A common attire during ritual is a robe. From photos I have seen and my limited experience, this is the most common choice for coven/group rituals. Wearing a robe lends a mystical air to the workings and can serve as a uniform for a group. Some witches prefer different colors depending on the purpose, such as green for healing, black for banishing, green and red for Yule, etc. Robes are simple to make for those who can sew or can be purchased in cotton, poly or velvet. During the only group ritual in which I participated, the priestesses were in similarly styled robes in different colors, while the participants were in regular clothes. A robe can be worn over regular clothes, so it can be carried to a ritual or festival to be worn only during the event.
A choice that has become more common in recent years is alternative clothes. More Pagans are choosing to wear renfaire, steampunk, Nordic, Celtic or fairy attire. This often reflects their interests or beliefs but can also stem from them attending festivals with these themes that have little or nothing to do with Paganism. All of these except fairy could to a certain extent be adapted for daily wear.
It is of course possible to simply wear your regular clothes both day to day and during ritual. If you walked up to me, the only clue as to my religion would be a pentagram and a triquetra on chains and my “Harm None” and “Blessed Be” tattoos. For both rituals and simple acts of magick, I have worn whatever clothes I already had on, except for two times I chose to go skyclad by myself. In my early years, this was usually my Post Office uniform, which fits well with my craft name, Postalpagan. To me, being a witch is simply part of what I am, not a separate part of my life and identity, so I have never felt the need to have different clothes for the purpose, but I have admired robes on others and in catalogs. One thing that I insist upon from myself during ritual is that I am barefoot unless is it definitely too cold. To me it is a representation of being connected to the earth and free. But it also reflects that I wear shoes as little as possible.
A non clothing item commonly worn by Pagans is religious themed jewelry. When I see another person wearing a pentacle, I strike up a conversation if possible. This is the most common means I have of knowing that another shares my beliefs, although sometimes it turns out that they wear it for shock value or because it is “cool”. There are other symbols, although they are seen less often, such as an ankh, triquetra, triple moon, Thor’s hammer, goddesses or horned gods. It is your choice to wear something like this under your top or out in the open, depending on the situation and whether you are out of the broom closet. Legally, you have the same right to wear Pagan jewelry to work or school as a Christian has to wear a cross, which has been upheld in numerous court cases unless all religious symbols are banned. (6)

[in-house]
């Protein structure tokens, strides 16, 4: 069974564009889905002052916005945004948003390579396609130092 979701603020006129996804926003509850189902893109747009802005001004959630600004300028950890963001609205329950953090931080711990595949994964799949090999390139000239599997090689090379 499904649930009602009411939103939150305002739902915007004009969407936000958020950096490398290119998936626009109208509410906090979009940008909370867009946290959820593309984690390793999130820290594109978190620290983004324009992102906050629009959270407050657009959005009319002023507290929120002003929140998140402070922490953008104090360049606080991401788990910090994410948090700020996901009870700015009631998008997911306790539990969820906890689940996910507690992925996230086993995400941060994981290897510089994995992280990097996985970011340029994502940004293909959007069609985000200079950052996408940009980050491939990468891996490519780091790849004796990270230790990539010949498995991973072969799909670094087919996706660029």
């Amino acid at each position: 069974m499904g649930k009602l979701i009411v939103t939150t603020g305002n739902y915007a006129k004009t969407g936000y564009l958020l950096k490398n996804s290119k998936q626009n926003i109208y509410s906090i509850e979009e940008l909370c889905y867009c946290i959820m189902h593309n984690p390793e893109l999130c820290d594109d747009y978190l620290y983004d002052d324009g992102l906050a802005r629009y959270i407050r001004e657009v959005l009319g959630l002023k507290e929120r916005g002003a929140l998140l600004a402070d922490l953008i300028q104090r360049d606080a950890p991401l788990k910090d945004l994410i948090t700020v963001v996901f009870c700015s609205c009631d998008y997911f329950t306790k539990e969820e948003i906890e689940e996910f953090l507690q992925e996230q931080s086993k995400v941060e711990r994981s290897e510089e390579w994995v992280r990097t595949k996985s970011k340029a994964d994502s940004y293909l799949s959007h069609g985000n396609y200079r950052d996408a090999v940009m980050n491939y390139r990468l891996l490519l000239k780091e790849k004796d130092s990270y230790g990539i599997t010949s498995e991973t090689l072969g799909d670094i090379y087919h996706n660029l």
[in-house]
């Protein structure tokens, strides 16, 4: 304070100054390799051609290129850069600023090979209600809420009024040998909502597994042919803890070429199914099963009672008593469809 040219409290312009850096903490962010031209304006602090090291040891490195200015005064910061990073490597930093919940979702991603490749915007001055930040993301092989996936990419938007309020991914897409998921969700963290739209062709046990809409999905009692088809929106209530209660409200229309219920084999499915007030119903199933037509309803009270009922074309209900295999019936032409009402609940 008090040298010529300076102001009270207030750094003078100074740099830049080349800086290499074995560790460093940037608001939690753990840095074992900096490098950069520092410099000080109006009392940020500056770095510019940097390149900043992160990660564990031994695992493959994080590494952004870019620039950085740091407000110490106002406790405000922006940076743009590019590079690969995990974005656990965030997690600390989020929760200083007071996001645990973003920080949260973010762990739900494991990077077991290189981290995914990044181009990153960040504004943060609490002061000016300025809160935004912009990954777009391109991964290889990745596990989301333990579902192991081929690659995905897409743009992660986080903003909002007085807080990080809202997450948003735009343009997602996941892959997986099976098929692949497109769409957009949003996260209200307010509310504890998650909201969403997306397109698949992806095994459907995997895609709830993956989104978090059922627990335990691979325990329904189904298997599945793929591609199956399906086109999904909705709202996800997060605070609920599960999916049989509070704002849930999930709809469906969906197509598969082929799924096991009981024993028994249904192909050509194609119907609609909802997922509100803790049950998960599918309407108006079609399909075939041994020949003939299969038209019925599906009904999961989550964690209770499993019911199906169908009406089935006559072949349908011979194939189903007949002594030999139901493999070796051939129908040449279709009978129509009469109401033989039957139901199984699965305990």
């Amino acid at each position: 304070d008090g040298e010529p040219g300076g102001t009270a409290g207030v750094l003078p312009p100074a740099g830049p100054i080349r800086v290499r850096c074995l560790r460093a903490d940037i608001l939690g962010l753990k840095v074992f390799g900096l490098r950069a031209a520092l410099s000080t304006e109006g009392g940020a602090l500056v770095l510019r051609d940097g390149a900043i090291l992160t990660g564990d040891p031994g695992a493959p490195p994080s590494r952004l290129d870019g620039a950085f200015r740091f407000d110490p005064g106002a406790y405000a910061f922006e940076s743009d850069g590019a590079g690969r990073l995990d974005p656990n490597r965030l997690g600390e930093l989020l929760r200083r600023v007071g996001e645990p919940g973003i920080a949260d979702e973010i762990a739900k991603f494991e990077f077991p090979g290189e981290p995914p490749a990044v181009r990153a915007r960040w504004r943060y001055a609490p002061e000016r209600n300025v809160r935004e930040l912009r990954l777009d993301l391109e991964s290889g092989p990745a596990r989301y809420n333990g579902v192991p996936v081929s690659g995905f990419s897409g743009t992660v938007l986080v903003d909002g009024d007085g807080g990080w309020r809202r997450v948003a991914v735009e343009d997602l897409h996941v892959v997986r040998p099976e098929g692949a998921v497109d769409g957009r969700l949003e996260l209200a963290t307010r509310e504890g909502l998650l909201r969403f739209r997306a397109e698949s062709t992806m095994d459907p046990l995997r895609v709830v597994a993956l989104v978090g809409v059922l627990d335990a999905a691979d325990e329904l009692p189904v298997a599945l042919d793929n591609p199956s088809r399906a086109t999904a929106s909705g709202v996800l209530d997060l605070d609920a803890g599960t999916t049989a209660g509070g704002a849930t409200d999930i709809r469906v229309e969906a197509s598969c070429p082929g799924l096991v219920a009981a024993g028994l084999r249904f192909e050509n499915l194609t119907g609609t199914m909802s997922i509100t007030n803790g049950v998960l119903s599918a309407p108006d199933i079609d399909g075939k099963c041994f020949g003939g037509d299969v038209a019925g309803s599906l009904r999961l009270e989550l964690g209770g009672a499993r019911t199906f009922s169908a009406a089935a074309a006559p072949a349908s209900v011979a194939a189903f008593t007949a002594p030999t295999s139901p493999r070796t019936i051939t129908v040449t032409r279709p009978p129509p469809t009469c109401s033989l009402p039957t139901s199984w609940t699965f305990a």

As you can see, the choice of attire for us in both ritual and day to day wear is varied and should reflect our tastes, interests, comfort level, views and needs. Make your choices with an understanding of why you wear or don’t wear certain things.
(1) Common Questions about Wicca, the Old Religion.
Q: “Do Witches really dance around naked or wear long, black robes?”
(2) ABC of Witchcraft Past and Present, Doreen Valiente http://www.amazon.com/ABC-Witchcraft-Past-Present/dp/0919345778/ref=sr_1_1?ie=UTF8&s=books&qid=1268965211&sr=1-1
(3) Web Gallery of Art, Albrech Duerer. The Four Witches http://www.wga.hu/frames-e.html?/html/d/durer/2/13/1/019.html
(4) The Basic FAQ of Witchcraft, Why Do All Witches/Wiccans Wear Black?
(5) What Not to Wear Blog TLC, Shopping List: Stacy London on the Witch who Became a Chic Enchantress http://blogs.discovery.com/tlc-what-not-to-wear/page/2/
(6) Ontario Consultants on Religious Tolerance, Religious Clothing and Jewelry in School http://www.religioustolerance.org/sch_clot5.htm
(7) About.com Rights of Pagans and Wiccans in the Workplace http://paganwiccan.about.com/od/yourlegalrights/a/Work_Rights.htm
Why do all Wit wear black?